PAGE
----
METHODS: Staff involved in student support from three medical schools were invited to participate in five workshops facilitated by an Australian educator. Video discussion triggers of students presenting with concerns were used in workshop activities, including written exercises, group discussions and reflection. The quantitative and qualitative data collected included categorical and free-text participant responses to questionnaires and structured field notes from local faculty developers using peer observation.
FINDINGS: Academic and clinician-teacher participants predominated in the workshops. Of 66 participant questionnaires (92% response rate), over 90% agreed that the workshop was relevant, and over 95% agreed that the videos facilitated discussion and the sharing of experiences. Field notes confirmed that participants were engaged by the videos, but identified that one student scenario and the approaches for seeking support in others were not immediately transferable to local contexts. The adaptation of facilitation techniques used in Australian workshops was needed to address audience responses.
DISCUSSION: Our findings confirm faculty development principles of content relevancy and incorporation of reflection. To enhance transferability, we recommend co-facilitation with local faculty members, the explicit signposting of topics and re-contextualising key concepts through reflective discussion.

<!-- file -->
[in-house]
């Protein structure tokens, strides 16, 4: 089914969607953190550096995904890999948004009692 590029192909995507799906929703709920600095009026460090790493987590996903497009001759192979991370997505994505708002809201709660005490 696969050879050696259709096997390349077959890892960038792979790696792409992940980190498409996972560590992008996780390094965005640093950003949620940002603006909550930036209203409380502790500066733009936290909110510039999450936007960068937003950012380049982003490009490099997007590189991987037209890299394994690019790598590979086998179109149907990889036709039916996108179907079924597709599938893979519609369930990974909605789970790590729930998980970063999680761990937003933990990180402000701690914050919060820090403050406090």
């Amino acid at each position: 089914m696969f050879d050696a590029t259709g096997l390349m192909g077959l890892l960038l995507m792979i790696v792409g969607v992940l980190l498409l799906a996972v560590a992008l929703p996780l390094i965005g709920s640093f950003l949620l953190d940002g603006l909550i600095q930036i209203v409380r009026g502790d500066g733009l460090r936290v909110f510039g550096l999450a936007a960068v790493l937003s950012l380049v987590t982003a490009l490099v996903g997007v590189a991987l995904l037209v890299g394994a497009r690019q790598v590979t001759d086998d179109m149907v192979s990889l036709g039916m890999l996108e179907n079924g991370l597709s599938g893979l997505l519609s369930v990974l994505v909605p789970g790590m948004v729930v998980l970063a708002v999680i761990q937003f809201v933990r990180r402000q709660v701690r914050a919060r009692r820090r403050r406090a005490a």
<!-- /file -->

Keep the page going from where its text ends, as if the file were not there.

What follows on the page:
METHODS: Information was obtained from published records, responses from various questionnaires, personal communication and involvement with curricular development.
RESULTS: Curricular innovations tended to be implemented in new medical schools upon their establishment. Established medical schools seemed to implement these innovations much later. Curricular trends appear to move towards integration, student-centred and problem-based learning as well as community-oriented medical education, with the Student-centred learning, Problem-based learning, Integrated teaching, Community-based education, Electives and Systematic programme (SPICES) model used as a reference. The focus is based on the premise that although the short-term aim of undergraduate medical education in Malaysia is to prepare graduates for the pre-registration house officer year, they must be able to practise and make decisions independently and be sensitive to the needs of the country's multiracial, multi-religious, and often remote communities.
CONCLUSION: In most cases, curricular planning starts with a prescriptive model where planners focus on several intended outcomes. However, as the plan is implemented and evaluated it becomes descriptive as the planners reassess the internal and external factors that affect outcomes. A common trend in community-oriented educational activities is evident, with the introduction of interesting variations, to ensure that the curriculum can be implemented, sustained and the intended outcomes achieved.
METHODS: The initial 11-factor and 132-item AEEMI was distributed to 1930 pre-clinical and clinical year medical students from 11 medical schools in Malaysia. The study examined the construct validity of the AEEMI using exploratory and confirmatory factor analyses.
RESULTS: The best-fit model of AEEMI was achieved using 5 factors and 26 items (χ 2 = 3300.71 (df = 1680), P